• Proxies & Gateways
      • Device-Based vs. Web-Based
      • Mobile Web service support
      • Deep nested XML
      • Service Granularity
      http://cmer.cis.uoguelph.ca
    • Proxies
      • Cache server information
      • Can speed up requests by accessing cache instead of re-invoking Web service
      • If a device is out of service area the cache can complete request/response when service returns.
      http://cmer.cis.uoguelph.ca
    • Gateways
      • WAP Gateway
      • Mediates between the cell phone and a Web service.
      • Reformats Web service information to WML so that it is more mobile friendly (compact)
      • Does the reverse from cell phone to Web service
      http://cmer.cis.uoguelph.ca
    • Gateways http://cmer.cis.uoguelph.ca
    • Device-Based vs. Web-Based
      • Device Application
        • Put as little as possible of the client on the mobile unit to serve as a user interface and have all the functionality reside on a server
        • Improves performance
        • Java ME, .NET Compact, Flash Lite
      • Web Application
        • More accessible but may be bandwidth intensive
        • HTML, WML, SOAP
      http://cmer.cis.uoguelph.ca
    • Mobile Web Service Support
      • Older mobile devices likely will not have support for Web services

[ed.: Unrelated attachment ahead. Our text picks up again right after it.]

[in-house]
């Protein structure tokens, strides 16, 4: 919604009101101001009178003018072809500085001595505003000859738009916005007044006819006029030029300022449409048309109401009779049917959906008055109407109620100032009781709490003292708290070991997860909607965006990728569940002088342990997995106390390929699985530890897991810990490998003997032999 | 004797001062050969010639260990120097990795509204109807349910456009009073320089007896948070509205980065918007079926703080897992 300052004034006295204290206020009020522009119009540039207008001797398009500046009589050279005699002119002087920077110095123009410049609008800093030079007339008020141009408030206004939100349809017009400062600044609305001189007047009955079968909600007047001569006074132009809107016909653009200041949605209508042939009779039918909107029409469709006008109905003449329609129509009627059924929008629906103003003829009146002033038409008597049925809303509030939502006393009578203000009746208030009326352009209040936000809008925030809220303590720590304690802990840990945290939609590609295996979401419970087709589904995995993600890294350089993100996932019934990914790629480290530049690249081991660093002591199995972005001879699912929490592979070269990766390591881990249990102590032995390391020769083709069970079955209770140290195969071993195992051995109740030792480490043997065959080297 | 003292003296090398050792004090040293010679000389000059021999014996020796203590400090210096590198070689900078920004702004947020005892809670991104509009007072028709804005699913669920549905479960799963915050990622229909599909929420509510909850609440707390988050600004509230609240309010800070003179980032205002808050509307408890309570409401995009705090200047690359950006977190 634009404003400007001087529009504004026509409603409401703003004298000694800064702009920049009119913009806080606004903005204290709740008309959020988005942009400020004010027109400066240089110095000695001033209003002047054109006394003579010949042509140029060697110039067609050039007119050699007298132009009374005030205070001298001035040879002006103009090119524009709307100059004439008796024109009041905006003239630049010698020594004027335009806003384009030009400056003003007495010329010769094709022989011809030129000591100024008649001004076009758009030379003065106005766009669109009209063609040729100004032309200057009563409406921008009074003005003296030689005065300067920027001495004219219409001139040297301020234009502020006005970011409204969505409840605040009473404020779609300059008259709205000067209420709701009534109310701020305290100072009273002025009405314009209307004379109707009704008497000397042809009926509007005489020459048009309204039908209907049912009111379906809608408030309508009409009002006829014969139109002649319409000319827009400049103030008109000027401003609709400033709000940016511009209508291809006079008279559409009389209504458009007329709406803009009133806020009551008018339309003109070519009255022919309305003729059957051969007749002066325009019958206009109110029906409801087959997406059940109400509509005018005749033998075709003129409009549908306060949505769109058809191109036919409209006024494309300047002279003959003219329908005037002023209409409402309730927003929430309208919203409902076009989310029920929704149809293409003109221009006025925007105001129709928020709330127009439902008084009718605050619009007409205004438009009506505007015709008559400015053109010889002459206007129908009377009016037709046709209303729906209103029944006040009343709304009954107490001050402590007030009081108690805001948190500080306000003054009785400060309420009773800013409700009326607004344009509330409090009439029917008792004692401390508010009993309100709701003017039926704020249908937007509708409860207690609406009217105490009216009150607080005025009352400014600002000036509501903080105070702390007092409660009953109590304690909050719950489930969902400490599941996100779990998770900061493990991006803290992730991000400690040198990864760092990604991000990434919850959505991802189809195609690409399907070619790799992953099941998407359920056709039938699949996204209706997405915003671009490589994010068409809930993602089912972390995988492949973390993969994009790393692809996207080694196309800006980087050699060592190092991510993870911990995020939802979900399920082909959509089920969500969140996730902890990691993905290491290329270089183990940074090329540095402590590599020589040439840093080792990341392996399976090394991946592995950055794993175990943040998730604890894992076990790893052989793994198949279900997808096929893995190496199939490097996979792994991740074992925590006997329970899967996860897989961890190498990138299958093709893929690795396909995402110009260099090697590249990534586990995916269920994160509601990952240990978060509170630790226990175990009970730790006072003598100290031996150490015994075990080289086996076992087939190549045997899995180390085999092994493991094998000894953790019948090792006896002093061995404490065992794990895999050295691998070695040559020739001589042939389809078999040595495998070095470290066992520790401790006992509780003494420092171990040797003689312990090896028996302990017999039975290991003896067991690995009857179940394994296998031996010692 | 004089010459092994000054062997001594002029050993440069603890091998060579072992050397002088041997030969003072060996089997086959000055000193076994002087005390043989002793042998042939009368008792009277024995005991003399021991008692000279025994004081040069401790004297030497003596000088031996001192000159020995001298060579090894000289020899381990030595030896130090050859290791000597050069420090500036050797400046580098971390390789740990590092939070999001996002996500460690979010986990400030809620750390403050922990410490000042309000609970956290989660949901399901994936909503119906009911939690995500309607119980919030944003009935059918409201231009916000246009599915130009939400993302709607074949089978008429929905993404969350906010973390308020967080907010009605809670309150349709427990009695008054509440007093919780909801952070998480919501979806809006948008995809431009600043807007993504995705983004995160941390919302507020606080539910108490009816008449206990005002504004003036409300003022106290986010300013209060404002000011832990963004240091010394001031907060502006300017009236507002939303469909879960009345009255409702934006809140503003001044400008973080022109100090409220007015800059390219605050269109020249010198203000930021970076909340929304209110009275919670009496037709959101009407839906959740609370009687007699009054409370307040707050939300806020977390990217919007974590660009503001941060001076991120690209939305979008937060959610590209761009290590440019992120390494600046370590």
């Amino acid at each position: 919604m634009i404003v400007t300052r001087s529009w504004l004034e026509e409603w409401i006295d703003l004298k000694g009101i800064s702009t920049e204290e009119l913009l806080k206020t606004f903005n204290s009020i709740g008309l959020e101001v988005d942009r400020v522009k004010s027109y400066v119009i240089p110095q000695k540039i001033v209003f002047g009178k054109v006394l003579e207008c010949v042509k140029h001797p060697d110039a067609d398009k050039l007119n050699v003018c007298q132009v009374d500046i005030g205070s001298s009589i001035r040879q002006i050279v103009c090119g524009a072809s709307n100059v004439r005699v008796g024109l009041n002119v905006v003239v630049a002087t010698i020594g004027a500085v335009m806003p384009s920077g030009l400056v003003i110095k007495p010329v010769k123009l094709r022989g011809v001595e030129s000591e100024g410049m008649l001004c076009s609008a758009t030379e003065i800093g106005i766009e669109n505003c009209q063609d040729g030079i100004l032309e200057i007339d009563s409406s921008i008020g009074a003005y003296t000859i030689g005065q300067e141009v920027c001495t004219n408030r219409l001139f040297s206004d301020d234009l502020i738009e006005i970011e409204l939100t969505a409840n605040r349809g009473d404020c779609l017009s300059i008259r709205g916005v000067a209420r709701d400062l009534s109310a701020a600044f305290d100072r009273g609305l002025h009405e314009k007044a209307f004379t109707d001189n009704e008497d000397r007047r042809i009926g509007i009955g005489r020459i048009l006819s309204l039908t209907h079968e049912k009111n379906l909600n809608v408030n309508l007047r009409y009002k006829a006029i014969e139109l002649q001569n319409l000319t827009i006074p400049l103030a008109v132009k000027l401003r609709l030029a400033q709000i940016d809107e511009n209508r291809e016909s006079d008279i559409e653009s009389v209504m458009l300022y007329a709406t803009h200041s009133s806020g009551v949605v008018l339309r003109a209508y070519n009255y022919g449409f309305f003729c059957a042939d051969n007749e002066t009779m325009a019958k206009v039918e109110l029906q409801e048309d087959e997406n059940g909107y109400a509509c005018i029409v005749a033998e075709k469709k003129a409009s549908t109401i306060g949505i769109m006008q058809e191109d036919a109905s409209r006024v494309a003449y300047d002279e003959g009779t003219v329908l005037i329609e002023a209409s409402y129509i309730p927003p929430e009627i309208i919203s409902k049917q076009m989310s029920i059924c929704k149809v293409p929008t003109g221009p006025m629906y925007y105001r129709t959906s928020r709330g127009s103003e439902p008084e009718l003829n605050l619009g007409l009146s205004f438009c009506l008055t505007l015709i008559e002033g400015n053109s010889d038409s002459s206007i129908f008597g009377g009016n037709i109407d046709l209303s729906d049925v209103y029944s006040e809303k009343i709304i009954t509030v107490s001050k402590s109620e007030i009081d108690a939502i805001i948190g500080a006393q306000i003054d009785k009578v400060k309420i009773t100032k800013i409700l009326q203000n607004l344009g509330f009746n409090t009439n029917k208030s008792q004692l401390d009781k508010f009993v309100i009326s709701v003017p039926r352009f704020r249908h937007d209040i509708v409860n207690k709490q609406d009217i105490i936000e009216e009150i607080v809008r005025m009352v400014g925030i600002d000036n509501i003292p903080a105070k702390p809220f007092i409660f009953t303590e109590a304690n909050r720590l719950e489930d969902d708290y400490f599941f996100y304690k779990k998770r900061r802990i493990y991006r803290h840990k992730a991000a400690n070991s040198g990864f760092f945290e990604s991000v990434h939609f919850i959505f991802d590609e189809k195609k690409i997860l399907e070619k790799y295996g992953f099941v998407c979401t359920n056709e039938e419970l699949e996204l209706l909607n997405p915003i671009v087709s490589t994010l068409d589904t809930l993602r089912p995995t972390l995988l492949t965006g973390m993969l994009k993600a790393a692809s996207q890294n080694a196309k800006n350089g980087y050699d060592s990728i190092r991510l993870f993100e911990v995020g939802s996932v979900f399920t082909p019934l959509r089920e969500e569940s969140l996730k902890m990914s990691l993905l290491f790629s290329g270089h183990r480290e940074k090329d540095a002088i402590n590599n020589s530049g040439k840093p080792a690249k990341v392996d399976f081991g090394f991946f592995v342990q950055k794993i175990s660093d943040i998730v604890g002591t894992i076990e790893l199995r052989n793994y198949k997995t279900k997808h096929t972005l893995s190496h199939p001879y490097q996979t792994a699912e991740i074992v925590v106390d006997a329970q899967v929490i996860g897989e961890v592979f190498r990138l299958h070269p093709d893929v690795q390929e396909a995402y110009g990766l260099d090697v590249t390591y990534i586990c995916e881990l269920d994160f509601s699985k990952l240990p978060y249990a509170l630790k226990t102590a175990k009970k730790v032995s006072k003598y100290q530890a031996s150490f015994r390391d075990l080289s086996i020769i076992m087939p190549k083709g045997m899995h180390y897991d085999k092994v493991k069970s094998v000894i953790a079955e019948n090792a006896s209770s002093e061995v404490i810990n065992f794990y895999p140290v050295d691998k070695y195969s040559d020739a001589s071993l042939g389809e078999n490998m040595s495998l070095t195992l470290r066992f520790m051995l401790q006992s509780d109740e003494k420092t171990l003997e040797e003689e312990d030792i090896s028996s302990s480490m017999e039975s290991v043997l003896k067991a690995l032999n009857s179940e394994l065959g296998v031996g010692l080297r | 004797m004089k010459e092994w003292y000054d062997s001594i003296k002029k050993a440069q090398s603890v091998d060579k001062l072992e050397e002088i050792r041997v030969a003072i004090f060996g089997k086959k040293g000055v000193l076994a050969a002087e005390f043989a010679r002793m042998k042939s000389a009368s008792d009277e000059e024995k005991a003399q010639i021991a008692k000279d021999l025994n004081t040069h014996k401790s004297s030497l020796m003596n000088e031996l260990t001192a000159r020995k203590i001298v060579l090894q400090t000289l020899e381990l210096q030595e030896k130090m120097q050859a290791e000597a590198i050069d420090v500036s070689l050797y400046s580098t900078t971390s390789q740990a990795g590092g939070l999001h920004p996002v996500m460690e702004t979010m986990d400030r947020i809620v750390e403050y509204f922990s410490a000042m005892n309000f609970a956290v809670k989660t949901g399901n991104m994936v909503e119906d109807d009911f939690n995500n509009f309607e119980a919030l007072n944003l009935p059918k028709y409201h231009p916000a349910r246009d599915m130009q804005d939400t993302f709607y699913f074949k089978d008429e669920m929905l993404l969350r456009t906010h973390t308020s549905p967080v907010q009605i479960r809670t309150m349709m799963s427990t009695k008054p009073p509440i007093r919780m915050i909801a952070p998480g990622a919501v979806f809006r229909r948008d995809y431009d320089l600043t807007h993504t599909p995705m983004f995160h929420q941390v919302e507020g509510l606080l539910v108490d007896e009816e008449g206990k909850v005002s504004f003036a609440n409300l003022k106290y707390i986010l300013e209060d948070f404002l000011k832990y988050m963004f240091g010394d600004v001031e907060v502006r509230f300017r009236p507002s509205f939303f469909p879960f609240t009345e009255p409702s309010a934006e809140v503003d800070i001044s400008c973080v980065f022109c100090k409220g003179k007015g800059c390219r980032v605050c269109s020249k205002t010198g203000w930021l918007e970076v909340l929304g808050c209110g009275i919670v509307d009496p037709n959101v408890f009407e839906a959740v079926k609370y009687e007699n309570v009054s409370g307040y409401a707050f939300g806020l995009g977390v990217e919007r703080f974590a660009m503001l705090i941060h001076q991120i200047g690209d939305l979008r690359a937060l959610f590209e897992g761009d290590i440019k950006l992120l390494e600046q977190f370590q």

• Older phones may not be Web enabled
      • Many phones may not have access to 3G services
      http://cmer.cis.uoguelph.ca
    • Deep Nested XML
      • Avoid deeply nested XML elements that may prolong:
        • Parsing
        • Marshalling
        • Unmarshalling
      • A universal design consideration for Web services; more so for mobile Web services because of performance limitations
      http://cmer.cis.uoguelph.ca
    • Service Granularity
      • Granularity  Level of detail at which information is viewed or described
      • Coarse-grained vs. fine-grained
        • Course-grained
        • Fine-grained
      http://cmer.cis.uoguelph.ca
    • Fine-Grained
      • Fine-grained Web services will break operations down to their most basic components
      • Not effective in this case because of the overhead of XML on invocations
      http://cmer.cis.uoguelph.ca
    • Course-Grained
      • Course-grained Web services will combine the atomicity of the operations to reduce network latency
      • Could save up to 30% processing time
      http://cmer.cis.uoguelph.ca
    • Conclusion
      • Mobile access to data is becoming more widespread as an essential service
      • Web services seem like a natural solution to Web integration
      • Web services have no guaranteed support from Web technologies
      http://cmer.cis.uoguelph.ca
    • References
      • http:// java.sun.com/products/wsa /
      • http:// java.sun.com/products/sjwtoolkit /
      • http://webservices.xml.com/pub/a/ws/2003/08/19/mobile.html
      • http://www.ibm.com/developerworks/wireless/library/wi-websvc /
      http://cmer.cis.uoguelph.ca